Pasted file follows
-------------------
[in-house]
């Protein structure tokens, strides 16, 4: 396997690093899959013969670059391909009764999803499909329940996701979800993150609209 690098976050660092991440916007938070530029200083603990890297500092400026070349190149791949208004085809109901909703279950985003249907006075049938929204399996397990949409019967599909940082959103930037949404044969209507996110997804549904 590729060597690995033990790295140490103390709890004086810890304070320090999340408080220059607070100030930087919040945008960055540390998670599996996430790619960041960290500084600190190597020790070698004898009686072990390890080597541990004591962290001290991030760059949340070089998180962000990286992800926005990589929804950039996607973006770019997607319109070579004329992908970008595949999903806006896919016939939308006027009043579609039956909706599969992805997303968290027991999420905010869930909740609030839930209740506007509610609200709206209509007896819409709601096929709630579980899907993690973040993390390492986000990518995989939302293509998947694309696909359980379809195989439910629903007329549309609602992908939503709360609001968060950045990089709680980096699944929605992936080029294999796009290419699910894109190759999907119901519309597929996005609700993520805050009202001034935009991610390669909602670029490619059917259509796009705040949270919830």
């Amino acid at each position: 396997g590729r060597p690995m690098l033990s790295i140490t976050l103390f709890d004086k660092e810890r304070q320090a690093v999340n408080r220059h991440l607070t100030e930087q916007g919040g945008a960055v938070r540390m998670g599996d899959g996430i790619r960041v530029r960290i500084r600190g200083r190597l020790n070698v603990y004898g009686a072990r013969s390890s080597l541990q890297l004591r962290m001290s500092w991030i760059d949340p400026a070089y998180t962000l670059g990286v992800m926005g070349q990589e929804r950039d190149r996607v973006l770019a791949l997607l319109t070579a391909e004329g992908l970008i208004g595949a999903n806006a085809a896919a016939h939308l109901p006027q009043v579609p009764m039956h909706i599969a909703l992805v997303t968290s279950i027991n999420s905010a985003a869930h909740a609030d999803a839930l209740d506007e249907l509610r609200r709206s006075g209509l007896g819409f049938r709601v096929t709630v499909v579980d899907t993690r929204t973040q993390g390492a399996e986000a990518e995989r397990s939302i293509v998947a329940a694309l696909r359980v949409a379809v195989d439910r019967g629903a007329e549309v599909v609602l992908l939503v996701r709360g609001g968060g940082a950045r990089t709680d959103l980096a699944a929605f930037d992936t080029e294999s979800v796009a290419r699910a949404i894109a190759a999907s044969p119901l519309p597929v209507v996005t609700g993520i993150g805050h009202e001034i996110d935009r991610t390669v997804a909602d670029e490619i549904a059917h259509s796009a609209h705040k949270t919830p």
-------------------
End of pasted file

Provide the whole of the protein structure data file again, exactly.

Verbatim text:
[in-house]
């Protein structure tokens, strides 16, 4: 396997690093899959013969670059391909009764999803499909329940996701979800993150609209 690098976050660092991440916007938070530029200083603990890297500092400026070349190149791949208004085809109901909703279950985003249907006075049938929204399996397990949409019967599909940082959103930037949404044969209507996110997804549904 590729060597690995033990790295140490103390709890004086810890304070320090999340408080220059607070100030930087919040945008960055540390998670599996996430790619960041960290500084600190190597020790070698004898009686072990390890080597541990004591962290001290991030760059949340070089998180962000990286992800926005990589929804950039996607973006770019997607319109070579004329992908970008595949999903806006896919016939939308006027009043579609039956909706599969992805997303968290027991999420905010869930909740609030839930209740506007509610609200709206209509007896819409709601096929709630579980899907993690973040993390390492986000990518995989939302293509998947694309696909359980379809195989439910629903007329549309609602992908939503709360609001968060950045990089709680980096699944929605992936080029294999796009290419699910894109190759999907119901519309597929996005609700993520805050009202001034935009991610390669909602670029490619059917259509796009705040949270919830």
């Amino acid at each position: 396997g590729r060597p690995m690098l033990s790295i140490t976050l103390f709890d004086k660092e810890r304070q320090a690093v999340n408080r220059h991440l607070t100030e930087q916007g919040g945008a960055v938070r540390m998670g599996d899959g996430i790619r960041v530029r960290i500084r600190g200083r190597l020790n070698v603990y004898g009686a072990r013969s390890s080597l541990q890297l004591r962290m001290s500092w991030i760059d949340p400026a070089y998180t962000l670059g990286v992800m926005g070349q990589e929804r950039d190149r996607v973006l770019a791949l997607l319109t070579a391909e004329g992908l970008i208004g595949a999903n806006a085809a896919a016939h939308l109901p006027q009043v579609p009764m039956h909706i599969a909703l992805v997303t968290s279950i027991n999420s905010a985003a869930h909740a609030d999803a839930l209740d506007e249907l509610r609200r709206s006075g209509l007896g819409f049938r709601v096929t709630v499909v579980d899907t993690r929204t973040q993390g390492a399996e986000a990518e995989r397990s939302i293509v998947a329940a694309l696909r359980v949409a379809v195989d439910r019967g629903a007329e549309v599909v609602l992908l939503v996701r709360g609001g968060g940082a950045r990089t709680d959103l980096a699944a929605f930037d992936t080029e294999s979800v796009a290419r699910a949404i894109a190759a999907s044969p119901l519309p597929v209507v996005t609700g993520i993150g805050h009202e001034i996110d935009r991610t390669v997804a909602d670029e490619i549904a059917h259509s796009a609209h705040k949270t919830p």